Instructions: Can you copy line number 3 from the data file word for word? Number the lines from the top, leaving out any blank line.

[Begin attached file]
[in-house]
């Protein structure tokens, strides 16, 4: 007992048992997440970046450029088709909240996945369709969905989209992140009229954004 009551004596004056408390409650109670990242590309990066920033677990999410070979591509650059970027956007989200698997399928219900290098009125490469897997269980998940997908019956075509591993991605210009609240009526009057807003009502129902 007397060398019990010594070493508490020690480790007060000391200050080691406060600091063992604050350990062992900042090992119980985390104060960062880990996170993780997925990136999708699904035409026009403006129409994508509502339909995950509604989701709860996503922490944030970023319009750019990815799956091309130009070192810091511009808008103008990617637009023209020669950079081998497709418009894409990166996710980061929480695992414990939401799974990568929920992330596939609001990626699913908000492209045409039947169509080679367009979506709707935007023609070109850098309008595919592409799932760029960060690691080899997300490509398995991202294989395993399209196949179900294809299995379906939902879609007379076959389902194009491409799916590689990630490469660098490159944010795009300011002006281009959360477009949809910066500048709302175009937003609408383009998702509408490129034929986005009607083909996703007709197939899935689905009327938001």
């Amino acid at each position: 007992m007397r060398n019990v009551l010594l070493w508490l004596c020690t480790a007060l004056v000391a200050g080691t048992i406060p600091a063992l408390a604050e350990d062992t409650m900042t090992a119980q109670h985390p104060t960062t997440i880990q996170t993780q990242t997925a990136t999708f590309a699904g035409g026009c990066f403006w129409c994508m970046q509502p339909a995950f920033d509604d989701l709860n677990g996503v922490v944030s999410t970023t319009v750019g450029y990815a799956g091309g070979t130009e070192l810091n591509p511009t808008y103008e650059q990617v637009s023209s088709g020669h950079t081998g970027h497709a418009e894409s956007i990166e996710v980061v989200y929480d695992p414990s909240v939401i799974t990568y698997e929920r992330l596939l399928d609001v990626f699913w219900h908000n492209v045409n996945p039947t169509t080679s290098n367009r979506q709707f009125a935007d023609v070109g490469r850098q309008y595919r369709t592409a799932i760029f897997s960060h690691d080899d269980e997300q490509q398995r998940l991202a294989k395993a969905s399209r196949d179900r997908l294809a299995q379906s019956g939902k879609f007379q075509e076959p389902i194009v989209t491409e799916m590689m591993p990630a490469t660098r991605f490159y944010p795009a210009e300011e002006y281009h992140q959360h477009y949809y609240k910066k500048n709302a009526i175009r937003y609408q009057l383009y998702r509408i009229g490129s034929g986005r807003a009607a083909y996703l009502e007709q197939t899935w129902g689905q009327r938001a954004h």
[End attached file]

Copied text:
């Amino acid at each position: 007992m007397r060398n019990v009551l010594l070493w508490l004596c020690t480790a007060l004056v000391a200050g080691t048992i406060p600091a063992l408390a604050e350990d062992t409650m900042t090992a119980q109670h985390p104060t960062t997440i880990q996170t993780q990242t997925a990136t999708f590309a699904g035409g026009c990066f403006w129409c994508m970046q509502p339909a995950f920033d509604d989701l709860n677990g996503v922490v944030s999410t970023t319009v750019g450029y990815a799956g091309g070979t130009e070192l810091n591509p511009t808008y103008e650059q990617v637009s023209s088709g020669h950079t081998g970027h497709a418009e894409s956007i990166e996710v980061v989200y929480d695992p414990s909240v939401i799974t990568y698997e929920r992330l596939l399928d609001v990626f699913w219900h908000n492209v045409n996945p039947t169509t080679s290098n367009r979506q709707f009125a935007d023609v070109g490469r850098q309008y595919r369709t592409a799932i760029f897997s960060h690691d080899d269980e997300q490509q398995r998940l991202a294989k395993a969905s399209r196949d179900r997908l294809a299995q379906s019956g939902k879609f007379q075509e076959p389902i194009v989209t491409e799916m590689m591993p990630a490469t660098r991605f490159y944010p795009a210009e300011e002006y281009h992140q959360h477009y949809y609240k910066k500048n709302a009526i175009r937003y609408q009057l383009y998702r509408i009229g490129s034929g986005r807003a009607a083909y996703l009502e007709q197939t899935w129902g689905q009327r938001a954004h």